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Here was Krugman on the pending Fiscal Train Wreck, it is sure to be a crowd pleaser:

Now it projects a 10-year deficit of $1.8 trillion.

And that’s way too optimistic. The Congressional Budget Office operates under ground rules that force it to wear rose-colored lenses. If you take into account — as the C.B.O. cannot — the effects of likely changes in the alternative minimum tax, include realistic estimates of future spending and allow for the cost of war and reconstruction, it’s clear that the 10-year deficit will be at least $3 trillion.

So what? Two years ago the administration promised to run large surpluses. A year ago it said the deficit was only temporary. Now it says deficits don’t matter. But we’re looking at a fiscal crisis that will drive interest rates sky-high.

But what’s really scary — what makes a fixed-rate mortgage seem like such a good idea — is the looming threat to the federal government’s solvency.

Not sure I can add much to what else has been said regarding our esteemed Nobel Laureate. What I find funny is that a ten-year predicted cumulative deficit of $1.8 trillion back under King Bush II is just about the amount of a one-year current deficit of the Obamessiah. Krugman’s point in the 2003 article was founded on the fact that entitlement spending is out of control and that we were in no position to deal with it, even when the coffers were comparatively flush. Well, we know for sure now that the entitlement situation is worse than it was then (we even added some Part D to the mix). On the other hand it appears that the wars are winding down, we had miraculous super-groovy health care reform that is going to “bend the cost curve down” and we have a much richer world in which we can trade and invest.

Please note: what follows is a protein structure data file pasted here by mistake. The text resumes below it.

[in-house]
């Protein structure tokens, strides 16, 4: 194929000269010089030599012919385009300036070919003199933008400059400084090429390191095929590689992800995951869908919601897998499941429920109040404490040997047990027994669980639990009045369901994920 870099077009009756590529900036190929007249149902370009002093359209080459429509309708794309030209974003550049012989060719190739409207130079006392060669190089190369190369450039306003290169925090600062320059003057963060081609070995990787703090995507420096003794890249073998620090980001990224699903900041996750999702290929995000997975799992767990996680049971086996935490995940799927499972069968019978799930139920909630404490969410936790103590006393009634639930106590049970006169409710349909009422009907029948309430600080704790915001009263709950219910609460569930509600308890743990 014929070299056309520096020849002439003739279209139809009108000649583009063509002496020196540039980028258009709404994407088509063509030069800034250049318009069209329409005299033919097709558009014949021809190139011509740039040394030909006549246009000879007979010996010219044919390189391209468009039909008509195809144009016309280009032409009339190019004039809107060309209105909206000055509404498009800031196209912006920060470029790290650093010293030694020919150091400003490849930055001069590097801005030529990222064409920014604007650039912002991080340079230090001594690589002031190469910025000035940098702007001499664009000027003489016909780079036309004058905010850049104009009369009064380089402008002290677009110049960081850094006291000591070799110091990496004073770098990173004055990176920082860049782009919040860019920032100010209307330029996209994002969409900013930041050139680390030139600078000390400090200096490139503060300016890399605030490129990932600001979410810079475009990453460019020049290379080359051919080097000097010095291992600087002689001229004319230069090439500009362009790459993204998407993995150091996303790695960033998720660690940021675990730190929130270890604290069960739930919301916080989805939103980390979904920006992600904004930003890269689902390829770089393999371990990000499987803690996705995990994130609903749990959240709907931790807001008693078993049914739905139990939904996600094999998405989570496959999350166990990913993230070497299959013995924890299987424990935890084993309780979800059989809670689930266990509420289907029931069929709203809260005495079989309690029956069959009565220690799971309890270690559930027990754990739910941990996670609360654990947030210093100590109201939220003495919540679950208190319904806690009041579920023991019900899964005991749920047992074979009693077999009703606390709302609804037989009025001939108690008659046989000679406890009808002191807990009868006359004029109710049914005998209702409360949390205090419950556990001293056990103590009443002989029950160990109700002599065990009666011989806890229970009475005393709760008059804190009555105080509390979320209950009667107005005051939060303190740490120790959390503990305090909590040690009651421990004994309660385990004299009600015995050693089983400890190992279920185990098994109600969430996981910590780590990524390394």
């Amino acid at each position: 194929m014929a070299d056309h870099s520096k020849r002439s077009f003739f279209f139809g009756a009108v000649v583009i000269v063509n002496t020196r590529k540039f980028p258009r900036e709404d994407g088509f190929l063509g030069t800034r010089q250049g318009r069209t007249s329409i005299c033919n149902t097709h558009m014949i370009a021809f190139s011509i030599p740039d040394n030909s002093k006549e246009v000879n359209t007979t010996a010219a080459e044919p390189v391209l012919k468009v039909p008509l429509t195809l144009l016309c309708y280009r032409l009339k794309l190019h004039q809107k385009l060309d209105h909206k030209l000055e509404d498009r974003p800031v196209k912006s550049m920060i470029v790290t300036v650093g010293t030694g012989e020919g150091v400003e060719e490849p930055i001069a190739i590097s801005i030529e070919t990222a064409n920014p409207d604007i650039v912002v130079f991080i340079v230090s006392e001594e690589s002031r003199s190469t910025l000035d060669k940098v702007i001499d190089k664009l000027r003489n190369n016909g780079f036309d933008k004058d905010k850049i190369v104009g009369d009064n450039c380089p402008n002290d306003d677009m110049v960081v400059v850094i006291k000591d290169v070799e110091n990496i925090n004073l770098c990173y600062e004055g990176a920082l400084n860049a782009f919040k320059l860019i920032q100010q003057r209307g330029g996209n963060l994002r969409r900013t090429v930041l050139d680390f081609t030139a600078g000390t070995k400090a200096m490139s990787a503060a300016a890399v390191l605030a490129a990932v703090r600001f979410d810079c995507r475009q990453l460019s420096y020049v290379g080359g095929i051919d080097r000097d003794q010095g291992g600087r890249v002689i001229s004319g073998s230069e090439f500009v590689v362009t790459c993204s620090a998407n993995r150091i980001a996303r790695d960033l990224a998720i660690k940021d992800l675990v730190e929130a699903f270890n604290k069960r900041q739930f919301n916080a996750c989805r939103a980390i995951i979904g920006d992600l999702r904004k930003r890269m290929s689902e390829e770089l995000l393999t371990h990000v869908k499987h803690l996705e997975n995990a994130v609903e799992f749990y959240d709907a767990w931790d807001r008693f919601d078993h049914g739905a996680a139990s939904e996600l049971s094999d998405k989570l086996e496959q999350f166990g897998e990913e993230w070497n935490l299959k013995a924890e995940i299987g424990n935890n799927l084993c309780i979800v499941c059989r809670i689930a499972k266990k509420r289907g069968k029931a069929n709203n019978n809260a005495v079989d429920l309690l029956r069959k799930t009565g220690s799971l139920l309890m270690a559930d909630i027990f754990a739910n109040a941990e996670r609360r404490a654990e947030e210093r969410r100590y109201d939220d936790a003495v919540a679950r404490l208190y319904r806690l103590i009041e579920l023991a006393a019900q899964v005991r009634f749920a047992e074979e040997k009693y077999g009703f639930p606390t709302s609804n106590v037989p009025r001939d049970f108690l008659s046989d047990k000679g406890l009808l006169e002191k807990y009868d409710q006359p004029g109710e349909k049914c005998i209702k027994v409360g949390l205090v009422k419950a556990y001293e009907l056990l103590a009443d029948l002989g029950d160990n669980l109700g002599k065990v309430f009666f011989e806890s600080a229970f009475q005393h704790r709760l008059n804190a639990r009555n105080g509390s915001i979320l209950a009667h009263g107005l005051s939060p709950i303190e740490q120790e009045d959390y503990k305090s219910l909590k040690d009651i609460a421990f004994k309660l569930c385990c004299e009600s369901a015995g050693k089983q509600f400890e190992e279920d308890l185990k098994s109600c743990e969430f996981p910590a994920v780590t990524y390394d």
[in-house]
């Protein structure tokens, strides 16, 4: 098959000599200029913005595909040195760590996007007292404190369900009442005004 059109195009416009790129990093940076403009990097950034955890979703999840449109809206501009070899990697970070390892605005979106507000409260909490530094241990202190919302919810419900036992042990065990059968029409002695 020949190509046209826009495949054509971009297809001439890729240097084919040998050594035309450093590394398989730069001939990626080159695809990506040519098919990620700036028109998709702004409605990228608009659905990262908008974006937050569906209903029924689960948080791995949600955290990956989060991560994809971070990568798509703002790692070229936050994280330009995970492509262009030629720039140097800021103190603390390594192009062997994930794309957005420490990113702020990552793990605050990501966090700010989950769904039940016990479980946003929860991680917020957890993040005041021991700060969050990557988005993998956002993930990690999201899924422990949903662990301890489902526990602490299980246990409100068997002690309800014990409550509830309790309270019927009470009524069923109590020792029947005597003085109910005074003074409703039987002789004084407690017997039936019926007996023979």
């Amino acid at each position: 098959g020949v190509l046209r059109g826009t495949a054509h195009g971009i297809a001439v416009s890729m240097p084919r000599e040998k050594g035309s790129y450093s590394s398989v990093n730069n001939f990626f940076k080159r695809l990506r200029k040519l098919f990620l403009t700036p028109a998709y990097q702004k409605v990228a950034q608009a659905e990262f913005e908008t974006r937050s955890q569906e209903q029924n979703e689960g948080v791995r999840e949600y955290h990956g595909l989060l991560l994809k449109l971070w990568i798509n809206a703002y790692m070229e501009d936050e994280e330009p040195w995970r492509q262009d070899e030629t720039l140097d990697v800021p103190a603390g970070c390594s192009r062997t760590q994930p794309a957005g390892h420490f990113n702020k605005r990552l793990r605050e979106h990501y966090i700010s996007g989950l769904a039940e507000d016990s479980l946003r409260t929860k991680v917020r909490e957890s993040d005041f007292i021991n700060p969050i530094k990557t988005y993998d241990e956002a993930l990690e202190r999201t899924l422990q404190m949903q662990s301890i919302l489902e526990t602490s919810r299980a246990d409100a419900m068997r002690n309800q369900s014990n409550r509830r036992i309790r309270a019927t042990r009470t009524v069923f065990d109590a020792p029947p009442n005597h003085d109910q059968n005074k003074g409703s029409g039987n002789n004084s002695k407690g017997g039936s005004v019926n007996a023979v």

Keep in mind that federal spending since 2002 was about $28 trillion. It is planned to be $46 trillion for the next decade. The current “deal” “cuts” about $1 trillion from that, with promises to reduce the rates of increase in the future. Let me ask rhetorically, if the Bush tax cuts expire, would all be well in Krugmanland? I think you guys know the answer to that.

And I’ll return to a point I have beaten the living hell out of. I don’t care if you are a terrorist tea-party member or a Kool-Aid chugging Progressive, how come no one in either camp focuses on the fact that we are planning on spending, at the federal level alone, over $4.3 trillion per year, and yet people claim we are letting the unemployed suffer, the sick die, the homeless stay without shelter. What the hell are you doing with $4.3 trillion per year? Did you hear me? What the hell are they doing with FOUR … TRILLION … THREE HUNDRED BILLION … DOLLARS … PER YEAR?

Let’s put that back into perspective. There are 310 million Americans clustered into about 117 million households. So our federal government spends about $13,871 per person in America (that would mean that we spend more, per capita as a federal government, than countries like Brazil, South Africa, China and Ukraine earn in total in income). This is roughly $36,752 per household. Suppose that every single person in poverty in America is in a single person household, this means that about 44 million households are in poverty. Let’s assume that 50% of government expenses are needed to “run the country and provide public goods” to everyone, and that only 50% is available to provide relief to the 44 million “in poverty.”